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The contribution of TET proteins during global DNA demethylation in epigenetic reprogramming and pluripotency induction

In mammalian cells, the genetic information encoded in DNA is coated by chemical marks called methylation, often to turn off gene messages. Widespread removal of these marks is critical in embryonic and germ cells to reset the developmental life cycle clock. Similarly, experimental methods to revert adult cells to embryonic-like cells, called induced pluripotent stem cells (iPSCs), involve global loss of DNA methylation in the final stages, but which genes absolutely depend on that and why many others do not is not understood. Here, we study a class of proteins called TET that remove DNA methylation. Using mouse systems, we examine how cells lose DNA methylation and change in identity in the final steps in becoming iPSCs. In these cells, we use new sequencing technologies to understand the process by which DNA regions open, how DNA-associated proteins called histones change in status to reflect gene activation or silencing and how these changes coordinate with the DNA binding and activities of TET proteins.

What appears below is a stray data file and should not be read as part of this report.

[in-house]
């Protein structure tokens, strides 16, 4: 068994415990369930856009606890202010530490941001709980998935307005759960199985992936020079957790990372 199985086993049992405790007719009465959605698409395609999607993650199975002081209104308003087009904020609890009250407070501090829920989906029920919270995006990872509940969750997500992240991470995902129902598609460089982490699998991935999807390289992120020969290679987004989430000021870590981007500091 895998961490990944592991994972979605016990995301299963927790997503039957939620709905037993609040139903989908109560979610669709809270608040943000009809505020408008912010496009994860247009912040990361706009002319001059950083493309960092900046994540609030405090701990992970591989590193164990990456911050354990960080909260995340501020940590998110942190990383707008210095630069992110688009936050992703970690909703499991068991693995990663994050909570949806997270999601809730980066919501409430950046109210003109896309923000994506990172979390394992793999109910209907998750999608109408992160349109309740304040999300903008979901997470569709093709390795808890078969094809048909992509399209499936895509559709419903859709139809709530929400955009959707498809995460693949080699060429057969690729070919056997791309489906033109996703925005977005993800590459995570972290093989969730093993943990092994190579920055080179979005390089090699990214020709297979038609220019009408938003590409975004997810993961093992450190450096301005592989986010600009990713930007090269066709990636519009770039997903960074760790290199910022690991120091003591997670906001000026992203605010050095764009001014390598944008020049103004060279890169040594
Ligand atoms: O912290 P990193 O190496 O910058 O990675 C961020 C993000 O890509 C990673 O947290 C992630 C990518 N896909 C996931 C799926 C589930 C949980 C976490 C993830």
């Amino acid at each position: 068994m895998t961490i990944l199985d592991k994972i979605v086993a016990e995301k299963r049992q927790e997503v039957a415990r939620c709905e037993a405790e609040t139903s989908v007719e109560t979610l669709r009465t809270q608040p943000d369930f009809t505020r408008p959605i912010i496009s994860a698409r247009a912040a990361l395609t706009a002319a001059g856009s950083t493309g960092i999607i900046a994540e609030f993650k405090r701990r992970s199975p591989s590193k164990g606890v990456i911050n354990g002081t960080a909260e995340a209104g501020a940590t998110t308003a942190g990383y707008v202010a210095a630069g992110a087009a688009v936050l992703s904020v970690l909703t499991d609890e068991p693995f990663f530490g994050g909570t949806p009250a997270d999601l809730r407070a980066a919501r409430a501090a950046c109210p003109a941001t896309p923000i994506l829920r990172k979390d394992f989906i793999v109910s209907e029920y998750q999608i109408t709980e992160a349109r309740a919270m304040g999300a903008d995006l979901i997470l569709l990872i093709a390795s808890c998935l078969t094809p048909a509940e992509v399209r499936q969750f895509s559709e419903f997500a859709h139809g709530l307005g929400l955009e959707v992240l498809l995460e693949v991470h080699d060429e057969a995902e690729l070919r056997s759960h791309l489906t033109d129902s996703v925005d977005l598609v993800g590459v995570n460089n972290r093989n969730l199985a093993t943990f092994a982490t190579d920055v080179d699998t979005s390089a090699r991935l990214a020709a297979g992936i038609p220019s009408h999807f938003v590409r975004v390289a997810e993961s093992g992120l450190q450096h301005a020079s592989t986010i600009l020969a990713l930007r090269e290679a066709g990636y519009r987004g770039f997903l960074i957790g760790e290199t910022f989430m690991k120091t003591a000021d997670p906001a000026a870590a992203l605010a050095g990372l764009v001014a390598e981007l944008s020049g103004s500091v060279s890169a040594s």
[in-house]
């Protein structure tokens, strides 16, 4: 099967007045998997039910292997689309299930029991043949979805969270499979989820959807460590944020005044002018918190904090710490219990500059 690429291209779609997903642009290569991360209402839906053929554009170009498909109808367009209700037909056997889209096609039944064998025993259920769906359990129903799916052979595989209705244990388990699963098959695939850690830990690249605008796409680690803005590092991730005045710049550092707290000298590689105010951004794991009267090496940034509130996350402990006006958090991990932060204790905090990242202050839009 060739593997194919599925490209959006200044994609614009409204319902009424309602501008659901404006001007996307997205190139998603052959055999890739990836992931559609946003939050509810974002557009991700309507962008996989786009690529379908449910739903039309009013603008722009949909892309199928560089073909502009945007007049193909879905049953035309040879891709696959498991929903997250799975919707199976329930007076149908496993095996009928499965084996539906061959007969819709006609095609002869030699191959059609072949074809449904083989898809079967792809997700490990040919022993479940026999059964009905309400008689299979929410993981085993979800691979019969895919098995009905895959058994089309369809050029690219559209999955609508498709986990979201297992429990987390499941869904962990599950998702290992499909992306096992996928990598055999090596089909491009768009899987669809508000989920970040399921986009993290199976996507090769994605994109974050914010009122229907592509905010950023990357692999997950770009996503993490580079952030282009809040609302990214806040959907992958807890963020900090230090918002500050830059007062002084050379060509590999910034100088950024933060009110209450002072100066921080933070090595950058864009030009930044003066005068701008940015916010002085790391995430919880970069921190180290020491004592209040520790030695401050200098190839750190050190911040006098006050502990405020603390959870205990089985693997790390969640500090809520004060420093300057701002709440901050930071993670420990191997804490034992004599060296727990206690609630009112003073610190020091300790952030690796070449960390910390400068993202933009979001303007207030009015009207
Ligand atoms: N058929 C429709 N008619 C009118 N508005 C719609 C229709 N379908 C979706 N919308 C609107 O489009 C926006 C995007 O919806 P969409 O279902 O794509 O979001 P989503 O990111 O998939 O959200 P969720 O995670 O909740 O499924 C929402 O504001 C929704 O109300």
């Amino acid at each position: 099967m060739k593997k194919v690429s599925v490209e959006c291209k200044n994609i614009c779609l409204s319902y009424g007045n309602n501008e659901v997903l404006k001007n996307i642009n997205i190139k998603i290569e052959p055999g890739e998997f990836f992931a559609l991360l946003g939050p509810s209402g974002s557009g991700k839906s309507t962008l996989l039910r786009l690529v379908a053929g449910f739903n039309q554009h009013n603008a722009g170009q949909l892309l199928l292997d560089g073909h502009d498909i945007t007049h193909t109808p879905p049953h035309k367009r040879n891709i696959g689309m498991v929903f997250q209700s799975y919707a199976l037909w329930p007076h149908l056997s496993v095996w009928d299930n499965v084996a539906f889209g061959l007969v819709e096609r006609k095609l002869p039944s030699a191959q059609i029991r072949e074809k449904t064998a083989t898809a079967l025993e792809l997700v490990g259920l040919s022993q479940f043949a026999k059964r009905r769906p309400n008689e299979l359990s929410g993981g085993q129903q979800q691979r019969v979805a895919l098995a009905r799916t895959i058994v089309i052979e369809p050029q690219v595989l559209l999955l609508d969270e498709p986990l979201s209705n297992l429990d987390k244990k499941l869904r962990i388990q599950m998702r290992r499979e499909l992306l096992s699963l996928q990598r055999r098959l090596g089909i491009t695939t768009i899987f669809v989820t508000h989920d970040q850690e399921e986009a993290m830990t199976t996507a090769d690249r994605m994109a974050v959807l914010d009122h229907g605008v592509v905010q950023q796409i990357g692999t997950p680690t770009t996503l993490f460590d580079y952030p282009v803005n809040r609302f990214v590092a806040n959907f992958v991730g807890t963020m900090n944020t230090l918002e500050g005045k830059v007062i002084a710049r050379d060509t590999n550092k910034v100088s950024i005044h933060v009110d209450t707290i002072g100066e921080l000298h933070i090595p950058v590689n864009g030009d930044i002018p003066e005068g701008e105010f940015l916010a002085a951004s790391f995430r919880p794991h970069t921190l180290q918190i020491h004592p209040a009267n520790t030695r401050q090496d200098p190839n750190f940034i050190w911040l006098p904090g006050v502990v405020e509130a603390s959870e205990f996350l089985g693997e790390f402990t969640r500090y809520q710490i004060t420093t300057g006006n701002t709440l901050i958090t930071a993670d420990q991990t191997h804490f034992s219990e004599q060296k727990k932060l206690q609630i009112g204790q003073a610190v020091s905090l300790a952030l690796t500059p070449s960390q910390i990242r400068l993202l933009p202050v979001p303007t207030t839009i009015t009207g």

Date:1 Sep 2021 →  Today
Keywords:Neurulation, Epigenetics, Chromatin accessibility, DNA methylation, Cell fate, Embryonic stem cells
Disciplines:Stem cell biology, Developmental biology, Developmental neuroscience, Epigenetics
Project type:PhD project